Old Story, New Lens
Contribution by Settler S. Semper, participant in Settler UX Research, Spring-Summer 2019 – 05/19/2019

Often decrying the inadequacies of my own K-12 #education when it comes to exposure to the First Peoples of Turtle Island, I wonder how much further ahead settlers would be in moving towards decolonization if we’d been exposed to the truth of what we’d done at younger ages.
And then I’m reminded of Isabelle Knockwood’s #book, Out of the Depths. I first read it in 1993, less than a year after its publication. It was assigned reading in an elective Native Studies class during my first year of university. Despite the class being taught and TA’d by Indigenous people, I don’t recall there being much discussion about the book’s contents, or Residential Schools, outside of a single week’s lecture. The idea that these schools existed elsewhere in the country, and their generational impacts on those who were forced to attend, was something I’d grapple with later in life.
Coming from a small city where I knew of only 2 Indigenous families – whose lives looked just like mine – I read this book through the lens of a sheltered child with a view that it was all in the past. I wasn’t aware that at the same time I was reading Knockwood’s words, a Residential school continued to operate in #Saskatchewan.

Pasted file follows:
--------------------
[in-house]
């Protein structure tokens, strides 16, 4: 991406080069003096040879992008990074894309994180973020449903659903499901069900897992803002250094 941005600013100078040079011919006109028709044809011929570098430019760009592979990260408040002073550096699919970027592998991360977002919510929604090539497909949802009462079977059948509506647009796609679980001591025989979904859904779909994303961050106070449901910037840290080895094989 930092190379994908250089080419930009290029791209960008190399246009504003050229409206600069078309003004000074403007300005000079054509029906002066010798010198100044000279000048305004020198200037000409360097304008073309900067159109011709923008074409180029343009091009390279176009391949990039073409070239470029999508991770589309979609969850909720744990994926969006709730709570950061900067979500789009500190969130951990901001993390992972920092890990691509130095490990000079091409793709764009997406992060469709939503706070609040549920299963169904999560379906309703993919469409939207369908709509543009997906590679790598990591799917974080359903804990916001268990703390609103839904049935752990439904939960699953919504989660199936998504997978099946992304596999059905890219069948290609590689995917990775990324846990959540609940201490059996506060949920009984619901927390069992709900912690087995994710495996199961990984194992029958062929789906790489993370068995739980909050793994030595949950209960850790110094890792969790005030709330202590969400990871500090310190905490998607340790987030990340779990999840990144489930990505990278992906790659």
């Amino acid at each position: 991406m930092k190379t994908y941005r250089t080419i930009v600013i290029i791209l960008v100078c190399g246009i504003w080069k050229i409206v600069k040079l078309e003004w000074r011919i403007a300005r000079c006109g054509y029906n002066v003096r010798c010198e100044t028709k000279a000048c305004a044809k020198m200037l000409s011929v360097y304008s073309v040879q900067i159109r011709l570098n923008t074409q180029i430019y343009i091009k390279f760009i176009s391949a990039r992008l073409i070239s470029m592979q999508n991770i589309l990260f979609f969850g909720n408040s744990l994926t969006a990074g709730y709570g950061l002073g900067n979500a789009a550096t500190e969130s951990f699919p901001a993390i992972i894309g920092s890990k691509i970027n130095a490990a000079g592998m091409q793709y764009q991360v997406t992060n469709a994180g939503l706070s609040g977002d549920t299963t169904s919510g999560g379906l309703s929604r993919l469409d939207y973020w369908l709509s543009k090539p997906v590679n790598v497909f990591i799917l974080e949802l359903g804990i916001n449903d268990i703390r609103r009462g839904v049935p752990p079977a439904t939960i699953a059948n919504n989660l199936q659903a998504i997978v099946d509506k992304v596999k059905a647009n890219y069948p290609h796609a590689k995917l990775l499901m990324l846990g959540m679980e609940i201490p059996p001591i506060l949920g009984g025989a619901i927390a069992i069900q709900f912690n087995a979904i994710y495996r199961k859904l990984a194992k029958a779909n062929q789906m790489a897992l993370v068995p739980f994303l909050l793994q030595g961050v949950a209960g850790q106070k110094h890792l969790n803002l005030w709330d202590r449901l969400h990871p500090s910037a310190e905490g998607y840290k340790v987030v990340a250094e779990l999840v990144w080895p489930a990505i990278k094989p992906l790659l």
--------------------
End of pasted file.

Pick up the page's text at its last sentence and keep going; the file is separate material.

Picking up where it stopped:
That there was only one #Residential_School in the #Maritimes isn’t a testament to how “good” the people, state, or churches were in the area. Rather, it’s an inditement of how well they succeeded in massacring those who lived on the lands before Europeans arrived and settled in the region. I know of many Maritimers who, to this day, remain blissfully unaware of the prior existence (it has since burned to the ground) of the Residential School at #Shubenacadie, NS.
I may not have understood how vital the #Knockwood story would be in my exploration of Canadian #identity at the time, but I knew it was important. I have carried this book with me over 25 years, 6 moves, and 4 Provinces. I recently learned of a 4th edition release of the book wherein Knockwood documents her conversations with other Shubenacadie survivors and their reaction to the 2008 Apology issued by the Canadian #government. I’ve purchased the new version and await its arrival next week.
–Knockwood, I. (1992). Out of the depths: The experiences of Mi’kmaw children at the Indian Residential School at Shubenacadie, Nova Scotia. Lockport, NS: Roseway Publishing.